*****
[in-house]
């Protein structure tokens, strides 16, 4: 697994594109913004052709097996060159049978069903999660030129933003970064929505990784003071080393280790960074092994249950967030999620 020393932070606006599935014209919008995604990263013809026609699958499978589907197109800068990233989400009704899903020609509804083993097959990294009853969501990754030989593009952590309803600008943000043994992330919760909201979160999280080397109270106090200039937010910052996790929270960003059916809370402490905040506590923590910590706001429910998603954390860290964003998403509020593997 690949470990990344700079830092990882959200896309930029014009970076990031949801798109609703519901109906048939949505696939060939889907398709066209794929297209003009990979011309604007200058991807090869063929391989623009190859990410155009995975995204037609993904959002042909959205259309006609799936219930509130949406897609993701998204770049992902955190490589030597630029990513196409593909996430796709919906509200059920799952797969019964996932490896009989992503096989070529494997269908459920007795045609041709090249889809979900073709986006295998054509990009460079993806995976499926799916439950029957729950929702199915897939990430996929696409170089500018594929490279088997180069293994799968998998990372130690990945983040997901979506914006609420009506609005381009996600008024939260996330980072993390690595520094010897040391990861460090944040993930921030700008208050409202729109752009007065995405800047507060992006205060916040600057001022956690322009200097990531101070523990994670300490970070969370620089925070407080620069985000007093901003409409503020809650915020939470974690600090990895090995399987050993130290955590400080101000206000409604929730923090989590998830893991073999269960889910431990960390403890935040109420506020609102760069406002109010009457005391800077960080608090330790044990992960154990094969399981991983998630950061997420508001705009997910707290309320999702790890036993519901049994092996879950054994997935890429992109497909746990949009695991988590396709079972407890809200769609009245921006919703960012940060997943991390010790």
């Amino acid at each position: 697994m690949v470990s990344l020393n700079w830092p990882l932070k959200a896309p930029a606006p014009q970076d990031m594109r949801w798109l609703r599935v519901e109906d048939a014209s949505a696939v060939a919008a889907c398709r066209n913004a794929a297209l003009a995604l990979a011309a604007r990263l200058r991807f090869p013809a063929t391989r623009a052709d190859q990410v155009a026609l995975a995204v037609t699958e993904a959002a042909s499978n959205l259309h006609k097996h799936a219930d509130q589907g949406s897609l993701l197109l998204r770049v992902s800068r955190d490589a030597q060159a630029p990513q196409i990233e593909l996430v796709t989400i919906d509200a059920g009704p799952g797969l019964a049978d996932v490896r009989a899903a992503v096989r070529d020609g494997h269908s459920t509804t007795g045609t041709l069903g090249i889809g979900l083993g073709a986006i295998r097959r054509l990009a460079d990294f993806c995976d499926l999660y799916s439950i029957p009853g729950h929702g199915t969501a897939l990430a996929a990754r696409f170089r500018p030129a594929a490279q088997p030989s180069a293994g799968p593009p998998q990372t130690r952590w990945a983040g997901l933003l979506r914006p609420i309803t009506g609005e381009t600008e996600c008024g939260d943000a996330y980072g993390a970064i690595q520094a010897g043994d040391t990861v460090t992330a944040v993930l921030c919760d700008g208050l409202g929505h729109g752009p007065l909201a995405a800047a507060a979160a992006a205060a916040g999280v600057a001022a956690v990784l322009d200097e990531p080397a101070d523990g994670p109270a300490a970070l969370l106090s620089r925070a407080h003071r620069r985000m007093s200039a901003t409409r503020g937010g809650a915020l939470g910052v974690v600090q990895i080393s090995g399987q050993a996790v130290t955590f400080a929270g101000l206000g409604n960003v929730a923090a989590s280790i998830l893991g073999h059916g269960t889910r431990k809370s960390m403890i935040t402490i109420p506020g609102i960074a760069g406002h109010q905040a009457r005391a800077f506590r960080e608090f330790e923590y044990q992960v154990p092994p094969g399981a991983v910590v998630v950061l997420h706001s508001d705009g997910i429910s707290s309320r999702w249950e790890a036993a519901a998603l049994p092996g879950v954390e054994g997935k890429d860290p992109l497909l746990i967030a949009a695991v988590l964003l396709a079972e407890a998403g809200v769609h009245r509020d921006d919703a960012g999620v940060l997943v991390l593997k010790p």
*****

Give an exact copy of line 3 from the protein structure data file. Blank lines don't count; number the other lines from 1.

């Amino acid at each position: 697994m690949v470990s990344l020393n700079w830092p990882l932070k959200a896309p930029a606006p014009q970076d990031m594109r949801w798109l609703r599935v519901e109906d048939a014209s949505a696939v060939a919008a889907c398709r066209n913004a794929a297209l003009a995604l990979a011309a604007r990263l200058r991807f090869p013809a063929t391989r623009a052709d190859q990410v155009a026609l995975a995204v037609t699958e993904a959002a042909s499978n959205l259309h006609k097996h799936a219930d509130q589907g949406s897609l993701l197109l998204r770049v992902s800068r955190d490589a030597q060159a630029p990513q196409i990233e593909l996430v796709t989400i919906d509200a059920g009704p799952g797969l019964a049978d996932v490896r009989a899903a992503v096989r070529d020609g494997h269908s459920t509804t007795g045609t041709l069903g090249i889809g979900l083993g073709a986006i295998r097959r054509l990009a460079d990294f993806c995976d499926l999660y799916s439950i029957p009853g729950h929702g199915t969501a897939l990430a996929a990754r696409f170089r500018p030129a594929a490279q088997p030989s180069a293994g799968p593009p998998q990372t130690r952590w990945a983040g997901l933003l979506r914006p609420i309803t009506g609005e381009t600008e996600c008024g939260d943000a996330y980072g993390a970064i690595q520094a010897g043994d040391t990861v460090t992330a944040v993930l921030c919760d700008g208050l409202g929505h729109g752009p007065l909201a995405a800047a507060a979160a992006a205060a916040g999280v600057a001022a956690v990784l322009d200097e990531p080397a101070d523990g994670p109270a300490a970070l969370l106090s620089r925070a407080h003071r620069r985000m007093s200039a901003t409409r503020g937010g809650a915020l939470g910052v974690v600090q990895i080393s090995g399987q050993a996790v130290t955590f400080a929270g101000l206000g409604n960003v929730a923090a989590s280790i998830l893991g073999h059916g269960t889910r431990k809370s960390m403890i935040t402490i109420p506020g609102i960074a760069g406002h109010q905040a009457r005391a800077f506590r960080e608090f330790e923590y044990q992960v154990p092994p094969g399981a991983v910590v998630v950061l997420h706001s508001d705009g997910i429910s707290s309320r999702w249950e790890a036993a519901a998603l049994p092996g879950v954390e054994g997935k890429d860290p992109l497909l746990i967030a949009a695991v988590l964003l396709a079972e407890a998403g809200v769609h009245r509020d921006d919703a960012g999620v940060l997943v991390l593997k010790p």